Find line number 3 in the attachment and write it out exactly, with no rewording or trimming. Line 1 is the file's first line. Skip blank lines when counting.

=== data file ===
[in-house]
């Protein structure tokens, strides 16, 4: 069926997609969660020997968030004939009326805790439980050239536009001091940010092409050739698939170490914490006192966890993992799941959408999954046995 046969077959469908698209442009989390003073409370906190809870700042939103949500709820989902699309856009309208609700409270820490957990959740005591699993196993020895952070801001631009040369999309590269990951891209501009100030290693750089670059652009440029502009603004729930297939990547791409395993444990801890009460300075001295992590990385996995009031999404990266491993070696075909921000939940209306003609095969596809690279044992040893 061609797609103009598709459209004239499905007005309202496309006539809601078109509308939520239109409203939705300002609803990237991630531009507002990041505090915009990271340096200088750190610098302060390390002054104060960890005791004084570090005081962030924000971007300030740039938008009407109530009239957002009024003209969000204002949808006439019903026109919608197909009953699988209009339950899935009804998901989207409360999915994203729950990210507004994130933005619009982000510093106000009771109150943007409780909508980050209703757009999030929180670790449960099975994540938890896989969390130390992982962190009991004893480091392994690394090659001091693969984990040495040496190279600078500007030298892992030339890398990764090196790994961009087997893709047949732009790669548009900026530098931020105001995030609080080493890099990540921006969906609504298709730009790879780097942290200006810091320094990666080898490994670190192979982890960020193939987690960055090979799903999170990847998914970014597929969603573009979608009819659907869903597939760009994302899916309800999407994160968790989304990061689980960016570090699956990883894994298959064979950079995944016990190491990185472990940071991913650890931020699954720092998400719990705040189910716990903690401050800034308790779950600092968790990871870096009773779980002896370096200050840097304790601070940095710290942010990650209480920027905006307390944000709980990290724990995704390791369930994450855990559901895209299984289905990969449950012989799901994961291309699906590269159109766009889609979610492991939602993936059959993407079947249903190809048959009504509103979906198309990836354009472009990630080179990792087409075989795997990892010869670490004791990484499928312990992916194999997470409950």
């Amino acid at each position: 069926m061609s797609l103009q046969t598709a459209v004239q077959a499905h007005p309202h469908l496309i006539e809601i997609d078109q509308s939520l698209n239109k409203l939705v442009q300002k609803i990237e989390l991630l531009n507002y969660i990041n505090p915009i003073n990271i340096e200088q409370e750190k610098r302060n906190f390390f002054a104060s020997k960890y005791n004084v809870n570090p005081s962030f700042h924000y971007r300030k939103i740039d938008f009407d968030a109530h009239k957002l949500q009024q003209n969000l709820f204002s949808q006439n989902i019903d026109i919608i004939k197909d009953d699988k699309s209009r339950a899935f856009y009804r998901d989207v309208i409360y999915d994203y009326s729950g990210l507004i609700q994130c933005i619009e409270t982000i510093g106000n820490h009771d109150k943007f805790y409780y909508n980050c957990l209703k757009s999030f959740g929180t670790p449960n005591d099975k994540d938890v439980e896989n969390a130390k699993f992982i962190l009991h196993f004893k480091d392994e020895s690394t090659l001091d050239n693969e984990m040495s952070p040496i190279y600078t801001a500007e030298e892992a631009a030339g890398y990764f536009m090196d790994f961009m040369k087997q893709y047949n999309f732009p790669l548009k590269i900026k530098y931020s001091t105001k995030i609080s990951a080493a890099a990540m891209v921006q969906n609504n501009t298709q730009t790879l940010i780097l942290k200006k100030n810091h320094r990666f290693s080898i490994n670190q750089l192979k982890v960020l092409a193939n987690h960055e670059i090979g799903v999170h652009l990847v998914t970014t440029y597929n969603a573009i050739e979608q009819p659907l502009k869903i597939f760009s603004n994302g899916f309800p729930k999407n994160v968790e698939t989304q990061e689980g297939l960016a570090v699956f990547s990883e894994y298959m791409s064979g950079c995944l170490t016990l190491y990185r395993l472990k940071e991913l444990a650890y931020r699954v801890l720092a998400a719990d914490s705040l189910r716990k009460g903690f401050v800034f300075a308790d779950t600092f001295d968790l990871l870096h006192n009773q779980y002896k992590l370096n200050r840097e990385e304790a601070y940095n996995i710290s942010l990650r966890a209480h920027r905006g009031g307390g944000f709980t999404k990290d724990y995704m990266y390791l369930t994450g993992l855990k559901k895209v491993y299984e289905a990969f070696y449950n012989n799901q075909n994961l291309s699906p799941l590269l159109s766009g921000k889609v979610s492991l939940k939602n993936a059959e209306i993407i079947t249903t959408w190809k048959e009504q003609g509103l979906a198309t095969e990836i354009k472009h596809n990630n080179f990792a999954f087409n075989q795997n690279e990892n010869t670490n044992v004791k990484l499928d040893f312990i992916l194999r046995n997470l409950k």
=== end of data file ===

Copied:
């Amino acid at each position: 069926m061609s797609l103009q046969t598709a459209v004239q077959a499905h007005p309202h469908l496309i006539e809601i997609d078109q509308s939520l698209n239109k409203l939705v442009q300002k609803i990237e989390l991630l531009n507002y969660i990041n505090p915009i003073n990271i340096e200088q409370e750190k610098r302060n906190f390390f002054a104060s020997k960890y005791n004084v809870n570090p005081s962030f700042h924000y971007r300030k939103i740039d938008f009407d968030a109530h009239k957002l949500q009024q003209n969000l709820f204002s949808q006439n989902i019903d026109i919608i004939k197909d009953d699988k699309s209009r339950a899935f856009y009804r998901d989207v309208i409360y999915d994203y009326s729950g990210l507004i609700q994130c933005i619009e409270t982000i510093g106000n820490h009771d109150k943007f805790y409780y909508n980050c957990l209703k757009s999030f959740g929180t670790p449960n005591d099975k994540d938890v439980e896989n969390a130390k699993f992982i962190l009991h196993f004893k480091d392994e020895s690394t090659l001091d050239n693969e984990m040495s952070p040496i190279y600078t801001a500007e030298e892992a631009a030339g890398y990764f536009m090196d790994f961009m040369k087997q893709y047949n999309f732009p790669l548009k590269i900026k530098y931020s001091t105001k995030i609080s990951a080493a890099a990540m891209v921006q969906n609504n501009t298709q730009t790879l940010i780097l942290k200006k100030n810091h320094r990666f290693s080898i490994n670190q750089l192979k982890v960020l092409a193939n987690h960055e670059i090979g799903v999170h652009l990847v998914t970014t440029y597929n969603a573009i050739e979608q009819p659907l502009k869903i597939f760009s603004n994302g899916f309800p729930k999407n994160v968790e698939t989304q990061e689980g297939l960016a570090v699956f990547s990883e894994y298959m791409s064979g950079c995944l170490t016990l190491y990185r395993l472990k940071e991913l444990a650890y931020r699954v801890l720092a998400a719990d914490s705040l189910r716990k009460g903690f401050v800034f300075a308790d779950t600092f001295d968790l990871l870096h006192n009773q779980y002896k992590l370096n200050r840097e990385e304790a601070y940095n996995i710290s942010l990650r966890a209480h920027r905006g009031g307390g944000f709980t999404k990290d724990y995704m990266y390791l369930t994450g993992l855990k559901k895209v491993y299984e289905a990969f070696y449950n012989n799901q075909n994961l291309s699906p799941l590269l159109s766009g921000k889609v979610s492991l939940k939602n993936a059959e209306i993407i079947t249903t959408w190809k048959e009504q003609g509103l979906a198309t095969e990836i354009k472009h596809n990630n080179f990792a999954f087409n075989q795997n690279e990892n010869t670490n044992v004791k990484l499928d040893f312990i992916l194999r046995n997470l409950k």